What do we mean by early help
Early help is the term used by agencies in Leeds to describe our approach on a whole range of individual social, health and educational issues when providing support to children, young people and their families as soon as problems emerge or re-emerge.
Families should be enabled and supported to have the right conversations, with the right people and at the right time about their needs or concerns, so that statutory interventions can be avoided where this is appropriate. Intervening as early as possible, regardless of the age of the child or young person, can positively improve their outcomes. Early help is voluntary and consent from children, young people and their families to work with them should always be sought.
Early help is a collaborative approach not a provision and relies on local agencies working together effectively with families to identify who needs help and then to meet their varied needs. Early help can be provided through a single agency or a multi-agency response as appropriate to the needs of the child and family and the concern.
The Leeds early help approach in line with
Working Together to Safeguard Children 2018 also includes proactive and planned support for those children and young people stepping down from statutory social work interventions or specialist care.
All agencies in Leeds see early help as part of our ‘day job’ and work to the following early commitment:
‘We will provide help and support to those who need it without delay. By establishing positive and trusting relationships with families, we will work with them to identify what they need to address their particular concerns and problems’
What is our early help approach
The Leeds early approach has four key elements:
Right conversations, right people right time - this means talking to families about what support they need. Sometimes the best person to help is someone families already know and this happens quickly so they don’t have to wait. Conversations lead to a meaningful assessment and where appropriate a plan to support the child or young person and their family.
The 3As—helping every child and young person to Attend, Attain and Achieve— if children are supported to go to nurseries, schools and college, this will help them to do well, have better health and well-being, and be more likely to get a job when they’re grown up. We want children in Leeds to have friends and hobbies and lots of opportunities to play.
Leeds Practice Framework - this help practitioners to work restoratively with families.
Early help is everybody’s business— we will never do nothing when families tell us they need help, and we act early before situations or problems become worse. Families can approach anyone working with them who will respond, begin to assess need and start conversations with the right people to identify how help should be provided.
How do we put early help into practice
It is everybody’s responsibility to identify and assess need, through having conversations with children, young people and their families and planning with them to address these needs. The following shows how we put this into practice:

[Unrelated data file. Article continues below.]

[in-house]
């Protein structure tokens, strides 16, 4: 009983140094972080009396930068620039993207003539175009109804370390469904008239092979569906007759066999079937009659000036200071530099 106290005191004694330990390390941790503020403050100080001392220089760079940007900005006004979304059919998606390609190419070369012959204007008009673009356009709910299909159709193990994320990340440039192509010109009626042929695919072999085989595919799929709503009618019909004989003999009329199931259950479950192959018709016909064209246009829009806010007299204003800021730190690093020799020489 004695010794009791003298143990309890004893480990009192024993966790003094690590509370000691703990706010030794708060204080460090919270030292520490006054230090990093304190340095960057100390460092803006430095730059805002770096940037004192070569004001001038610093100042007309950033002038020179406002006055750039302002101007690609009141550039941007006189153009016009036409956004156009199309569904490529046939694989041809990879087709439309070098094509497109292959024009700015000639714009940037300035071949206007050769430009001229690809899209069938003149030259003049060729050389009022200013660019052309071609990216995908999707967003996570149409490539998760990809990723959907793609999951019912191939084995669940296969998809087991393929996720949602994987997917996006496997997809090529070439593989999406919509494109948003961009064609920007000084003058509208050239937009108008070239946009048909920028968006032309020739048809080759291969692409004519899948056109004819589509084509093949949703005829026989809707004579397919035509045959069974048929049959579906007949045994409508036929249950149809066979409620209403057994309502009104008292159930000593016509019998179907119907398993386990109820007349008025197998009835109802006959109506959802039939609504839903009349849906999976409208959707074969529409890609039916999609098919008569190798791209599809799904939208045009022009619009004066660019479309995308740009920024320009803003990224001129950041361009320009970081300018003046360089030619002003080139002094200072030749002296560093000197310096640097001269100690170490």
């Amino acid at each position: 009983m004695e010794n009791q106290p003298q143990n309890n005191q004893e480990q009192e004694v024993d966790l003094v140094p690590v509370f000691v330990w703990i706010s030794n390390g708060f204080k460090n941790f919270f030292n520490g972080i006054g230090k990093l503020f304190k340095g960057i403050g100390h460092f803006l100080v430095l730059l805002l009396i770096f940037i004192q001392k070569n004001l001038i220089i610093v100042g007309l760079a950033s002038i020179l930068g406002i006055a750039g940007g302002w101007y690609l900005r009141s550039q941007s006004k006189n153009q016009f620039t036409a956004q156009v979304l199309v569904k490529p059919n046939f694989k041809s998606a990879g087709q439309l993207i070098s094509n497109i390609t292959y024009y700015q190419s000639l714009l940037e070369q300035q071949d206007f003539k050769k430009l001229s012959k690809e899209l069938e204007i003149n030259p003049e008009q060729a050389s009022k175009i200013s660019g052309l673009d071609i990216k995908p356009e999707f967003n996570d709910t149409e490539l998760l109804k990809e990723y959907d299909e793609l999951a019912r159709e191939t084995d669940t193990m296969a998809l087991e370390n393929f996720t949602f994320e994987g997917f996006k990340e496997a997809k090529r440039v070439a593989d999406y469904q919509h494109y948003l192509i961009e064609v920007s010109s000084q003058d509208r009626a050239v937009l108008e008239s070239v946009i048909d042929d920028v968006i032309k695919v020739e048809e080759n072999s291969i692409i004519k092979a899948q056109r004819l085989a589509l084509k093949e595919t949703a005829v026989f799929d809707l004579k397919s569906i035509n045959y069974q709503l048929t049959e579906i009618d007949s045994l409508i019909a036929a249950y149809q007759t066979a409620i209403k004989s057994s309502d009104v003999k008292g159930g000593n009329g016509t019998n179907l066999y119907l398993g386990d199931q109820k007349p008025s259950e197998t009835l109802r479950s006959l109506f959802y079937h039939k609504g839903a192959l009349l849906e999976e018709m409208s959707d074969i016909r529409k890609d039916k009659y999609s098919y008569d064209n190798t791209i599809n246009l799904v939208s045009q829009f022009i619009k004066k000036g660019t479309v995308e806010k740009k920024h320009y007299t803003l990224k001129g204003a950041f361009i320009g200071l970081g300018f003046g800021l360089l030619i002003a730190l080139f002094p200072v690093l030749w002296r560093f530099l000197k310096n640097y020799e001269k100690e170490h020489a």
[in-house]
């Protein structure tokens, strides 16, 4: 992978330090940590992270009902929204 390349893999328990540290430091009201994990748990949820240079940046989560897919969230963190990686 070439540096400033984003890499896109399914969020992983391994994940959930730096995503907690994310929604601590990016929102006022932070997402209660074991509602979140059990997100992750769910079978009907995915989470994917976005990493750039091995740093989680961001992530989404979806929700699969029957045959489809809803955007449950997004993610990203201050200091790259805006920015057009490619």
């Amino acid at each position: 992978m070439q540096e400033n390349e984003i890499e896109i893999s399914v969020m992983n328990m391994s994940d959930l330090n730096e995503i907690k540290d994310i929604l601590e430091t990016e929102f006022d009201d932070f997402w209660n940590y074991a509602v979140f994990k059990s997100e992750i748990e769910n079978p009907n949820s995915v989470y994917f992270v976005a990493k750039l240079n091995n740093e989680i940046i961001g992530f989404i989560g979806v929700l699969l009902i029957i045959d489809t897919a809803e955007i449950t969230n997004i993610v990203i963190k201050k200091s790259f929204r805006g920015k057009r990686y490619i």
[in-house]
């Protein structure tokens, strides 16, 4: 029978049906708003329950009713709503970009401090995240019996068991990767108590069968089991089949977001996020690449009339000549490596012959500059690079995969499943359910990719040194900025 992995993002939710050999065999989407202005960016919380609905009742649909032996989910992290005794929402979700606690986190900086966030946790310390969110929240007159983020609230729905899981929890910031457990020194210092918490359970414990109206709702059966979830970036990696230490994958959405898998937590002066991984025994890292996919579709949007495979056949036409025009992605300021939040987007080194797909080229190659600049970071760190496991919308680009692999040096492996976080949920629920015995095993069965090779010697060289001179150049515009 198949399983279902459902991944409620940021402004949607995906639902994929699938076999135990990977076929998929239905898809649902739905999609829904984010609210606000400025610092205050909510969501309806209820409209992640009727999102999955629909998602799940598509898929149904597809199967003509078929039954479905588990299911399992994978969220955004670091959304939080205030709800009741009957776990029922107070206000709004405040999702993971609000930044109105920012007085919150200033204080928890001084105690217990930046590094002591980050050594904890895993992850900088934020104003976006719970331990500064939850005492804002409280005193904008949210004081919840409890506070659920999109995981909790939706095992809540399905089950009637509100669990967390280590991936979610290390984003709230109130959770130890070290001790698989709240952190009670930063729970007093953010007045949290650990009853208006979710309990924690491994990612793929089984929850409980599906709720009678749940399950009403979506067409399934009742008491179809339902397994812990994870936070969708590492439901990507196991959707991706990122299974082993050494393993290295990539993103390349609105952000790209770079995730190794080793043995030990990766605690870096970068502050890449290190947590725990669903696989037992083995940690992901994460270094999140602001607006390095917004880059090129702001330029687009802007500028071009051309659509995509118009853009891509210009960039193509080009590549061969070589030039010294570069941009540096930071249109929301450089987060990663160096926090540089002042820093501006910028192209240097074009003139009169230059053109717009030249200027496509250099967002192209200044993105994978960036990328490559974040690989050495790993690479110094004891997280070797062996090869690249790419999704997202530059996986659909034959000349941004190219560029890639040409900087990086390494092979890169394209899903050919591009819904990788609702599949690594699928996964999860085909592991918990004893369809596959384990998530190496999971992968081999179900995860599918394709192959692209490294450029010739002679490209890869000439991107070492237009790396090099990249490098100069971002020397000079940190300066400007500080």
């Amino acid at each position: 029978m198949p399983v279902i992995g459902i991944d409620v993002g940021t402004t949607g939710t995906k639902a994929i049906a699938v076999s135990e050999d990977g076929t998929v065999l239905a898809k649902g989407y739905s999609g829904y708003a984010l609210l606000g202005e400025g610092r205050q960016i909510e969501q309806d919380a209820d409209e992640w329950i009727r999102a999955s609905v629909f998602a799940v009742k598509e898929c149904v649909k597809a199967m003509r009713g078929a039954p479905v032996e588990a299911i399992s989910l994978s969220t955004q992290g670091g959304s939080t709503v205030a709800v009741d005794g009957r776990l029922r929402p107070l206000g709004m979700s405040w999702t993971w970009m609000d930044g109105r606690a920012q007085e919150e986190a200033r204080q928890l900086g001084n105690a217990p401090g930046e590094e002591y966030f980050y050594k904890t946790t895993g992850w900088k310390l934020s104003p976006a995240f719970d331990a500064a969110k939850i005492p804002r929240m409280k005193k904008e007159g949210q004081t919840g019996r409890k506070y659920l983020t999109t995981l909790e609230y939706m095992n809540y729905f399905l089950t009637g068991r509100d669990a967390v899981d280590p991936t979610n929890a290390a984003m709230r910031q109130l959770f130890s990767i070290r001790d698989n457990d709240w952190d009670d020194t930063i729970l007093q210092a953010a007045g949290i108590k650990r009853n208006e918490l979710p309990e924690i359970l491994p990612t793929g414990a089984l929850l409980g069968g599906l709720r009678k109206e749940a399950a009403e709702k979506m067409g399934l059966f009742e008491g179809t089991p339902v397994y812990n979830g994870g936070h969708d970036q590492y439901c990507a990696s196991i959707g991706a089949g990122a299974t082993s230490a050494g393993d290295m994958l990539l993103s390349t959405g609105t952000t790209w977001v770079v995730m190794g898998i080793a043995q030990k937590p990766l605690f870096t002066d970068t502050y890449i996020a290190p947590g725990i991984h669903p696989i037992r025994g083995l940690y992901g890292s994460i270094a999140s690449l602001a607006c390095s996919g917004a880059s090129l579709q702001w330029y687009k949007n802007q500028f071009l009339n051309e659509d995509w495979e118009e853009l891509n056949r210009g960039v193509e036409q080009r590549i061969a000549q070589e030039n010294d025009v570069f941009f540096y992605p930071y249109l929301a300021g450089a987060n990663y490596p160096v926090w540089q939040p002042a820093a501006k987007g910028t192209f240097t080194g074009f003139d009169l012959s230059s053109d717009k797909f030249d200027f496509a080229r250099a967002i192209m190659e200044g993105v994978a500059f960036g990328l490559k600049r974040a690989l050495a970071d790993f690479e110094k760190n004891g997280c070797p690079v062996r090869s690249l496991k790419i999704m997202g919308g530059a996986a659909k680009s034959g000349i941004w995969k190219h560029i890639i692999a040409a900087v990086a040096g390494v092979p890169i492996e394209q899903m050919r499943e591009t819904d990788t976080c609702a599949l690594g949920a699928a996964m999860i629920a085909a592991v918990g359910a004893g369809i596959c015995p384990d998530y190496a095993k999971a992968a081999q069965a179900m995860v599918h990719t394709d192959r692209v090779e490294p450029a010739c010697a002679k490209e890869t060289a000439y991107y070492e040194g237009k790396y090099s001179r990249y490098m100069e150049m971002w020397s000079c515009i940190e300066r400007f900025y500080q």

When someone identifies that a child or family need additional support— conversations take place with the child or young person and their family to assess need. An offer of additional support is provided from within the agency’s own organisation. A single agency early help plan is developed with the family. Progress and plans are reviewed with the family.
When someone identifies that needs of the child or family cannot be met by their own single agency—a coordinated multi-agency approach is then required which is underpinned by an early help assessment. A worker is identified to lead and coordinate the plan, which is developed with the family and agreed with other agencies. Progress is reviewed with the family and the Team around the Family.
When someone identifies that a child may be a child in need (Section 17) or is at risk of or has suffered significant harm (Section 47) as defined in the Children Act 1989—they should discuss their concerns in the first instance with their Safeguarding Lead or line manager if they are unsure if a child or young person is suffering significant harm. If it is felt that a child or young person is suffering significant harm they should contact Duty and Advice who will have a conversation with the referrer to discuss the concerns and advise the most appropriate course of action. This may include making a referral to Children’s Social Work Service, signposting to specialist services or recommending that an early help assessment (or re-assessment) is more appropriate. Practitioners can ring Duty and Advice on tel: 0113 376 0336.
Where to go for more information
Universal – Most children’s needs are met by their family or universal services that are available to everyone, provided as a right to all children, young people and their families. Information about Universal services is available from the Family Information Service tel: 0113 378 9700 and from their
Targeted services provide additional capacity and expertise and may use a coordinated multi-disciplinary approach, early help assessment and plan with a Lead Practitioner coordinating support.
When needs cannot be met in universal or targeted services, a request can be made for Specialist services.
For more information about Targeted and Specialist services, practitioners can contact their local Targeted Service Leader or Cluster Manager if they know them. Alternatively they can contact the relevant Early Help Hub as follows:
Phone: 0113 535 1899
Phone: 0113 535 1924
Phone: 0113 535 0185
For more information about early help visit the
Leeds Safeguarding Children Partnership website for the approach and strategy document—’Right conversations, right people, right time’, practice guidance, a poster, an animation, early help forms and other information.